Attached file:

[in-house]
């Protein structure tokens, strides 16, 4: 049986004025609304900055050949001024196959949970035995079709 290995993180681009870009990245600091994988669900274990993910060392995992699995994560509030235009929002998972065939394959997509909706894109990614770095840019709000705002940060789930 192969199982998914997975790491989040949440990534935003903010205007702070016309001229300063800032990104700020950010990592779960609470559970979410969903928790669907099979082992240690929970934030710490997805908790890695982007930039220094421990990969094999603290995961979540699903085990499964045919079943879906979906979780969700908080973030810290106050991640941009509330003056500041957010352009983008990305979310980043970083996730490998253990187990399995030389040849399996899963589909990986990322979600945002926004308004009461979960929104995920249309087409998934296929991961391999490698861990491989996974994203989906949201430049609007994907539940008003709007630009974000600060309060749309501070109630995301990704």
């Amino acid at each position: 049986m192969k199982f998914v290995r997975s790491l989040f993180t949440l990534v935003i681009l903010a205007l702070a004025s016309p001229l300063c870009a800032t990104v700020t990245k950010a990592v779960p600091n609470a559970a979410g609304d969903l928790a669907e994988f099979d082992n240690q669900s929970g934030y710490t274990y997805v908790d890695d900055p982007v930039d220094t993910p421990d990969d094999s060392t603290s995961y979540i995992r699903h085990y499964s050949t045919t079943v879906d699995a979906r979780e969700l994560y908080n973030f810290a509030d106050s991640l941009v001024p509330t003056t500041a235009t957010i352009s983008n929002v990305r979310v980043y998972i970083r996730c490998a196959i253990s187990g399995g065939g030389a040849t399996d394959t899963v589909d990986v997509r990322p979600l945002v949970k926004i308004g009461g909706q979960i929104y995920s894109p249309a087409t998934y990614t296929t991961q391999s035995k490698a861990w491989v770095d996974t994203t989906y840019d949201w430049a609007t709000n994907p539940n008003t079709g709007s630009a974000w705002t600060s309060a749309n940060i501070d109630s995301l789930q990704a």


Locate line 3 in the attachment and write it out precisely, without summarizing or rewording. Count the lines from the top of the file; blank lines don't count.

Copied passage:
């Amino acid at each position: 049986m192969k199982f998914v290995r997975s790491l989040f993180t949440l990534v935003i681009l903010a205007l702070a004025s016309p001229l300063c870009a800032t990104v700020t990245k950010a990592v779960p600091n609470a559970a979410g609304d969903l928790a669907e994988f099979d082992n240690q669900s929970g934030y710490t274990y997805v908790d890695d900055p982007v930039d220094t993910p421990d990969d094999s060392t603290s995961y979540i995992r699903h085990y499964s050949t045919t079943v879906d699995a979906r979780e969700l994560y908080n973030f810290a509030d106050s991640l941009v001024p509330t003056t500041a235009t957010i352009s983008n929002v990305r979310v980043y998972i970083r996730c490998a196959i253990s187990g399995g065939g030389a040849t399996d394959t899963v589909d990986v997509r990322p979600l945002v949970k926004i308004g009461g909706q979960i929104y995920s894109p249309a087409t998934y990614t296929t991961q391999s035995k490698a861990w491989v770095d996974t994203t989906y840019d949201w430049a609007t709000n994907p539940n008003t079709g709007s630009a974000w705002t600060s309060a749309n940060i501070d109630s995301l789930q990704a």